By the way, my title The Lifebox, the Seashell, and the Soul is a dialectic triad. Thesis: you can build a computer "Lifebox" model of a person, kind of an interactive blog-based data-base. Antithesis: each of us knows ourselves to have Soul that wholly transcends mere bit-flippery. Synthesis: it's at least conceivable that a digital lifebox-style data-base could be animated by an unprectibable yet deterministic rule such as a cellular automaton, the prime poster child for cellular automata in nature being Stephen Wolfram's friend the cone shell. All will be revealed. Note the triumphant upward siphon on this li'l gaah!

In Fall 2003 and Spring 2004, I was teaching CS at SJSU, mostly computer graphics and game programming.

In the Summer of 2004 I retired from my job as professor. I loved teaching at San Jose State, but I wanted like to have more time for my writing. I was fully ready to walk away from computer programming. I taught for well over thirty years. Even so, I may still teach as lecturer here and there from time to time.

In Fall, 2004, I finished work on The Lifebox, the Seashell, and the Soul, which appeared in Fall, 2005. The book has a long subtitle: What Gnarly Computation Taught Me About Ultimate Reality, the Meaning Of Life, and How To Be Happy.

In 2004, I also wrote a fairly complete and literary autobiograhical note about myself for Contemporary Authors, and I put it online. Though all of Fall 2004 and spring, 2005, I worked on Mathematicians in Love, an SF novel about a pair of mathematicians in love with the same woman, with guest appearances by a couple of giant cone shell snails like the one shown above.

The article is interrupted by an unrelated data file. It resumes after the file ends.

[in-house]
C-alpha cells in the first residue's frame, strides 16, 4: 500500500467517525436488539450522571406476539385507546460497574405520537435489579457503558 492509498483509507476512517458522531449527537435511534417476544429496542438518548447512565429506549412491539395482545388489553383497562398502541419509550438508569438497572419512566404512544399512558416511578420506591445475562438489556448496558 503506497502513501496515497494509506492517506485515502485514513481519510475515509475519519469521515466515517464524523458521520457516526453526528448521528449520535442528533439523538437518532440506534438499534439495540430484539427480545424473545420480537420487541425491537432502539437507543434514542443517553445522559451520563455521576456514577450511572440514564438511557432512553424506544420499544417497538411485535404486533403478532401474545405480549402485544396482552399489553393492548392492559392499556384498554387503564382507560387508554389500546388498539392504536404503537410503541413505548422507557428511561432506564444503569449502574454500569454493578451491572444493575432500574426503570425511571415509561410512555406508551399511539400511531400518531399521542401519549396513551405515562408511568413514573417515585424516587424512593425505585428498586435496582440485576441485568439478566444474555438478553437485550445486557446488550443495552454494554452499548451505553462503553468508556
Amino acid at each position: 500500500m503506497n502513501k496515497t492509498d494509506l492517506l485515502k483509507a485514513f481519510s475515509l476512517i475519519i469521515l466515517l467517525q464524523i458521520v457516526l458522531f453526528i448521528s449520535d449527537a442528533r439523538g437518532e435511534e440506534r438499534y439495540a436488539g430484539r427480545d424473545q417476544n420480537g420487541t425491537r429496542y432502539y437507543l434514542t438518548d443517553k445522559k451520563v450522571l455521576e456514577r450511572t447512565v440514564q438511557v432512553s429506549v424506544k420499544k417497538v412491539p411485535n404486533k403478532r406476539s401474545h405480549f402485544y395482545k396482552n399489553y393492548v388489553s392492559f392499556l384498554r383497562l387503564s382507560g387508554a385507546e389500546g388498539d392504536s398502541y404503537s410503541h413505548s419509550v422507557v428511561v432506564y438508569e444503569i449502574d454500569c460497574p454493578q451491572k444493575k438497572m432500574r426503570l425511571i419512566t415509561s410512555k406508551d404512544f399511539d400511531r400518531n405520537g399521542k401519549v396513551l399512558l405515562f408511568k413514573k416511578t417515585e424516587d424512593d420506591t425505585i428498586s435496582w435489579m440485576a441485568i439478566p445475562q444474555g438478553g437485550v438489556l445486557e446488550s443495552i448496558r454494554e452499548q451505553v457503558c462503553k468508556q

In Fall, 2005, I went back to SJSU and taught a course in the philosophy department, using my Lifebox tome. I also got started on my novel Postsingular, which I finished in fall of 2006.

I'm writing more than ever, putting out a few short stories as well; I had a collection called Mad Professor come out in January, 2007. I had cover stories in Asimov's SF magazine in August, 2007, and January, 2008, the stories were "Hormiga Canyon," co-authored with Bruce Sterling, and "The Perfect Wave," co-authored with Marc Laidlaw.

Another recent activity is that I publish a twice-a-year webzine called Flurb.

My novel Postsingular came out from Tor, in October, 2007. In 2007 and the Hylozoic appeared from Tor in June, 2009.

I'm painting more all the time. I had an art show at the Live Worms Gallery in the North Beach area of San Francisco early in November, 2007.

In Fall, 2008, I wrote a book-length memoir called Nested Scrolls, which will in appear in 2011. In Spring, 2009, I started work on a new novel with working title Jim and the Flims, and I hope to finish work on this by Summer, 2010.

--- I stopped updating this page in January, 2010. To have a more current view of what I'm up to, check the text and links on the "About Rudy" page on my blog.